Diminutive dandy outfoxed the English

A charming Irish dandy, poet and musician who infiltrated London high society to subversively promote Irish separatism is the focus of Richard Hanna's Melody Moore. Charmian Smith talks to the former Dunedin actor who is bringing his one-man show from Canada to the Fringe Festival.

Richard Hanna in character as Irish poet and musician  Thomas Moore in Melody Moore. Photo supplied.
Richard Hanna in character as Irish poet and musician Thomas Moore in Melody Moore. Photo supplied.
Thomas Moore was many things: a poet and singer, an Irish patriot, a diminutive dandy, a social climber, utterly charming, and a clever little fox, according to Canadian-based actor Richard Hanna.

He is bringing his one-man show about the Irish poet and musician to the Fringe Festival in Dunedin this month.

Having performed it to acclaim across Canada, he also plans to take it to New York later in the year and to the Edinburgh Fringe in 2015, but this is his only New Zealand venue.

Hanna considers it coming home, he said, because he grew up here and his first experiences in theatre were at the Fortune, he said in a phone interview from Auckland, where he is staying with his mother.

The origins of the idea for a play on Thomas Moore go back to when he was studying harp while at university in Wales in 1998. Hanna, who is half Irish and half Scottish, selected many of Moore's songs to play, although he didn't realise they were by the same composer at the time.

"Somehow I'd weeded them out from all the other songs. I later learned about his life. He was a patriot who infiltrated British high society to get himself into a place of power where he could then get on with his agenda. I love the idea of that; an underdog. Any story about an underdog and I'm there, especially when the underdog comes up trumps,'' Hanna said.

Thomas Moore (1779-1852), the son of a Dublin grocer, went to London to study law but became a fashionable society figure, performing his songs and ballads only in the best houses and socialising with the Prince of Wales, later George IV, who eventually became the butt of many of his satires.

"He was many things and that's what fascinates me as a writer and as an actor,'' Hanna said.

"The 19th century was the age of the moral high ground. It was a sharply defined age: you could be one thing and one thing only, but Moore, I think through his enormous charm, the fact he was so tinyhe always had this upward regard, his face was always beaming, people were just enchanted - he was like this little leprechaun. He was an Irish patriot, a dandy, he was a social climber, he moved with effortless ease in those upper circles."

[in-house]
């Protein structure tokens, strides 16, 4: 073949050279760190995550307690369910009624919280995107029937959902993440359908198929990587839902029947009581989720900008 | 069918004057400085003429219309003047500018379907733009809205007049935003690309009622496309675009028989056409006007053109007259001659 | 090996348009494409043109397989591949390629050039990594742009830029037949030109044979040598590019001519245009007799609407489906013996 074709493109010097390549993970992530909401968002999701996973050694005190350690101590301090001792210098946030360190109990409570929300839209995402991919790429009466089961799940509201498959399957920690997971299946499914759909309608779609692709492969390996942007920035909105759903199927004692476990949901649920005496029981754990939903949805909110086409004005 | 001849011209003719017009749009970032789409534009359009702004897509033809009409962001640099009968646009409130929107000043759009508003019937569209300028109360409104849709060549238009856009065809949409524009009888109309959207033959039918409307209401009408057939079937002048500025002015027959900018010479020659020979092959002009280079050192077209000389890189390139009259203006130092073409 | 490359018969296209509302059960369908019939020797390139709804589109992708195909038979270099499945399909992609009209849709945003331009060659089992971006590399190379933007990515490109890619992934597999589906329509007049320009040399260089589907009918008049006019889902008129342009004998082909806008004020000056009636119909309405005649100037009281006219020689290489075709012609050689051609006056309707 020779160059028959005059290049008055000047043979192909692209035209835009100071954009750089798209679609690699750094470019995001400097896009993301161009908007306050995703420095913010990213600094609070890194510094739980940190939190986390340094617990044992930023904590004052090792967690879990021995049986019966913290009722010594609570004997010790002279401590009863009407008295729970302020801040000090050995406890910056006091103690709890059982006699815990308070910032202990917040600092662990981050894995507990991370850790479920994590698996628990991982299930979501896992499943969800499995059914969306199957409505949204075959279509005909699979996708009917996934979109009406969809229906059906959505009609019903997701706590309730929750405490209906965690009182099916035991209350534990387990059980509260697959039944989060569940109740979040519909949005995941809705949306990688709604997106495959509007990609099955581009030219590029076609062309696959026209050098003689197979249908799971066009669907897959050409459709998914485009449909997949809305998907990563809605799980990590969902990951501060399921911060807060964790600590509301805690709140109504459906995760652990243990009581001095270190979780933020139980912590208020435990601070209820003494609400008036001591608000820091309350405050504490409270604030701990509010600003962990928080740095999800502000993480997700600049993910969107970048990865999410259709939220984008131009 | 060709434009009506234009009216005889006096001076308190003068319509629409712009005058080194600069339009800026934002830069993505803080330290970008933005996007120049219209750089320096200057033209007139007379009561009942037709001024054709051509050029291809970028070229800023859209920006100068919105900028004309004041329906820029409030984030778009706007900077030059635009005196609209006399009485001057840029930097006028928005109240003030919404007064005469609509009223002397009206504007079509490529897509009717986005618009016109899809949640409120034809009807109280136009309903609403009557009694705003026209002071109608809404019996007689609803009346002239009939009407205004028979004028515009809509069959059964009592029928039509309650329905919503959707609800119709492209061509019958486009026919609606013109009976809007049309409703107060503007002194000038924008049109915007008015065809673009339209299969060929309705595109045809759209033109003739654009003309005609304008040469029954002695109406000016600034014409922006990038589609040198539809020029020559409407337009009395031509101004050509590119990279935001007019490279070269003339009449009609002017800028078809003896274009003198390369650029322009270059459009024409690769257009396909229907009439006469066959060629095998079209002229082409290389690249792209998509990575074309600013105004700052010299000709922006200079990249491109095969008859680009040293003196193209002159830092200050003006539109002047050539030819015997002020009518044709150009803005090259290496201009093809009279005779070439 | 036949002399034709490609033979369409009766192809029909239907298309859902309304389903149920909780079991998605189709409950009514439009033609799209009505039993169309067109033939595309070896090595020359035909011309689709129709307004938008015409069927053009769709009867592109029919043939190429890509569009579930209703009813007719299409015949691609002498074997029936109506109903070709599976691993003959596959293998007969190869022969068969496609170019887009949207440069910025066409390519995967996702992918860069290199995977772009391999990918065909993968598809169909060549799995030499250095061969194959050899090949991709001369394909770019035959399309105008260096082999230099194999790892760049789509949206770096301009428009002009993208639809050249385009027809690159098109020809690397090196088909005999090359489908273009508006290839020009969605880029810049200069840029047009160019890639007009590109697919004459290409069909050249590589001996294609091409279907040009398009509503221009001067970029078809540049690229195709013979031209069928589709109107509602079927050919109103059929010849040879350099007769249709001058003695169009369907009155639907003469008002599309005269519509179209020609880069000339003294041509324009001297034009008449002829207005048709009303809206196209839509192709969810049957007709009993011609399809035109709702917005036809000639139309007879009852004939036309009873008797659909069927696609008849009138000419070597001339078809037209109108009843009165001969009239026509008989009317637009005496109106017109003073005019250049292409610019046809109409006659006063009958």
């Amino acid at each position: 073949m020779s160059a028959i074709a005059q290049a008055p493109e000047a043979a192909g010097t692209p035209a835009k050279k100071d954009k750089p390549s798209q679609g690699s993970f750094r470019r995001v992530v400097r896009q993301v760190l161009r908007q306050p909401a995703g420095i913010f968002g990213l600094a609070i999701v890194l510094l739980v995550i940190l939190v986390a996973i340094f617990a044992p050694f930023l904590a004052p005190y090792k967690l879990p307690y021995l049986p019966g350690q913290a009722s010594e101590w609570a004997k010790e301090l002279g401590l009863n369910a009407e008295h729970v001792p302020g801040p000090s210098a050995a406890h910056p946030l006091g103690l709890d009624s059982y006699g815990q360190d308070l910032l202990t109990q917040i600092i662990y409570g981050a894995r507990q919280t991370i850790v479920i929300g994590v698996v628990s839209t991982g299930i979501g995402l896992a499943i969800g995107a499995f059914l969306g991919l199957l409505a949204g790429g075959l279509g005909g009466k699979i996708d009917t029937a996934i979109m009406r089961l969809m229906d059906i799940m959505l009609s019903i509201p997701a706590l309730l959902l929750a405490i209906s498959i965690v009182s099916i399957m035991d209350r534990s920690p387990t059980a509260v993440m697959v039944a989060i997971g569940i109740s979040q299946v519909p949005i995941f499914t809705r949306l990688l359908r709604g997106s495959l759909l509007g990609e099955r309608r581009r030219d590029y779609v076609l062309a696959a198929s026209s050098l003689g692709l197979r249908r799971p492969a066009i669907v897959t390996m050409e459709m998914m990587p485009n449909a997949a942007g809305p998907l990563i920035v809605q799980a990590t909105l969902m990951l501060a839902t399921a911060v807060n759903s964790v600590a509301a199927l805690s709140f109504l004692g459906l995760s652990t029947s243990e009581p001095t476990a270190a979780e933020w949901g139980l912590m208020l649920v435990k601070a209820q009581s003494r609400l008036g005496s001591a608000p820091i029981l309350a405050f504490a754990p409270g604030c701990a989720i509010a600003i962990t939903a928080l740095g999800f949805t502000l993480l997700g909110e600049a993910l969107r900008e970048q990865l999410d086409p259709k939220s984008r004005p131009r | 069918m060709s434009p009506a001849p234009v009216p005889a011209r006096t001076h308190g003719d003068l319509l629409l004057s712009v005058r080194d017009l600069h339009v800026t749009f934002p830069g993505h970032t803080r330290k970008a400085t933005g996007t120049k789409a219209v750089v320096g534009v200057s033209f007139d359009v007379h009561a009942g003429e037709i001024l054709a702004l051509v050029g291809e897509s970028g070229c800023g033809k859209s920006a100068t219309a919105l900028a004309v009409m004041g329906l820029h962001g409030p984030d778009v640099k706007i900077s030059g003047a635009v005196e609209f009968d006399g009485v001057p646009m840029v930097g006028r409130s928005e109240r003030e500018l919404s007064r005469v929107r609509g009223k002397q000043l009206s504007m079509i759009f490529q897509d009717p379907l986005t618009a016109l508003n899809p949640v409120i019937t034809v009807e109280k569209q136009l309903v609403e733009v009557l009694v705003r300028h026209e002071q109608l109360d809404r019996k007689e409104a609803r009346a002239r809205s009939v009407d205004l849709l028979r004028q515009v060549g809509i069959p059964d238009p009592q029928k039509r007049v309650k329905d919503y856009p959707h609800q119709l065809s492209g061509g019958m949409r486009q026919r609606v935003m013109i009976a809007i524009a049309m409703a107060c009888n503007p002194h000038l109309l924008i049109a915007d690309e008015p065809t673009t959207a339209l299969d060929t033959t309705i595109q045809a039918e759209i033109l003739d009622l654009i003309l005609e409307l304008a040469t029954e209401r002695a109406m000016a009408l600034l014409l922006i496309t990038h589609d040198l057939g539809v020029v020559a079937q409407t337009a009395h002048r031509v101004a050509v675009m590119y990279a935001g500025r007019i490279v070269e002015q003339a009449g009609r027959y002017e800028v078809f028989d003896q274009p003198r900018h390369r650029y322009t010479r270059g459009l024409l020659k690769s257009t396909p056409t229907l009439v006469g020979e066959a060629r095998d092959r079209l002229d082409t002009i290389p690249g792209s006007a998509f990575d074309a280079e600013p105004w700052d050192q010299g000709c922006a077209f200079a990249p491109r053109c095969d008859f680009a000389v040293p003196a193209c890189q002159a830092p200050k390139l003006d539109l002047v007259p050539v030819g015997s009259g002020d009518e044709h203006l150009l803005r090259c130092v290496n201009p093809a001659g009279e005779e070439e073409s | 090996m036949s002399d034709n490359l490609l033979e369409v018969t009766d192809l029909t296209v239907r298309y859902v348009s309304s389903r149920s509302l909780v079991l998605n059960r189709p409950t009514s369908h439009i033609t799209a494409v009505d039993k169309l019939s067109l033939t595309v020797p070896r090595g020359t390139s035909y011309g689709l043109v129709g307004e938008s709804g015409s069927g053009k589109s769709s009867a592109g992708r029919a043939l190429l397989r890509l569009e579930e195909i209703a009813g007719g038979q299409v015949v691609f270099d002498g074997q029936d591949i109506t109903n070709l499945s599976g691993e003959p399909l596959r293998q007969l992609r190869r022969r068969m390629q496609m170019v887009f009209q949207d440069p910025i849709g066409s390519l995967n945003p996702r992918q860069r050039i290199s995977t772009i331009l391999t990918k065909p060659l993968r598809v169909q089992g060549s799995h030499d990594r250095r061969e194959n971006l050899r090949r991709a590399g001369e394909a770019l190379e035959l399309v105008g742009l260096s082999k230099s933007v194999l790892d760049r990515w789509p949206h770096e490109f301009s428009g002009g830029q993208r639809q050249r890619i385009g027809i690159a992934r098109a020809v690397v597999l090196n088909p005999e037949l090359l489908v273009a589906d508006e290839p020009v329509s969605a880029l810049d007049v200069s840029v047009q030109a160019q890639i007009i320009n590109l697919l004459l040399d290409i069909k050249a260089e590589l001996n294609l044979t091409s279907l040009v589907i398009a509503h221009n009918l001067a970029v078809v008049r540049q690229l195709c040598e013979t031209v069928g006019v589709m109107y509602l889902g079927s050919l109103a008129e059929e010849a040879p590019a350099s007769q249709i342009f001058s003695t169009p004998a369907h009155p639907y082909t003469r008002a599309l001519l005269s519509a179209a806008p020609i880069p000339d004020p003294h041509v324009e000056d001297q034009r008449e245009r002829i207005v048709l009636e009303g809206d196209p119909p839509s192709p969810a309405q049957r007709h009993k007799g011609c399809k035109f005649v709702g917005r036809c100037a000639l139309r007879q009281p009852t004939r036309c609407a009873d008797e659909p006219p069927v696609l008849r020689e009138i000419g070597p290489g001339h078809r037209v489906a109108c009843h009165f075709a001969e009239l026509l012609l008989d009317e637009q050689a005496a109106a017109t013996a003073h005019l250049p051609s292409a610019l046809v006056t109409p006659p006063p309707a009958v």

"He was the English gentleman's idea of what an Irishman should be, which was nothing like the usual Irishman.''

In the play he says, `Don't let the accent fool you, boys, I'm an Irishman to the very core of my soul'.

Other Irish writers, such as Jonathan Swift, did not write about Ireland, but Moore's writing made it fashionable, he said.

"This is a good story to be telling at this time simply because it's about the power of music to inspire. These songs really did have an enormous impact on the Irish and the Irish sense of identity.''

Among Moore's best known songs are: The minstrel boy to the war has gone, The last rose of summer, The meeting of the waters and Oft, in the stilly night. He exploited the romantic ideal and concerns about enslavement and tyranny. In America, he met Thomas Jefferson and wrote a scathing poem about Jefferson finding comfort in the arms of his slave, Hanna said.

"Moore was sharp. He would always go straight for the jugular and would often be quite ahead of the person he was criticising. They wouldn't know they'd been insulted until five minutes, two years down the line.''

Because Moore was only 1.4m tall and Hanna is 1.8m, he uses devices to give the impression he is small, including an extra-large chair. After a show in Winnipeg he asked a woman waiting in the foyer for a taxi if she had enjoyed his show.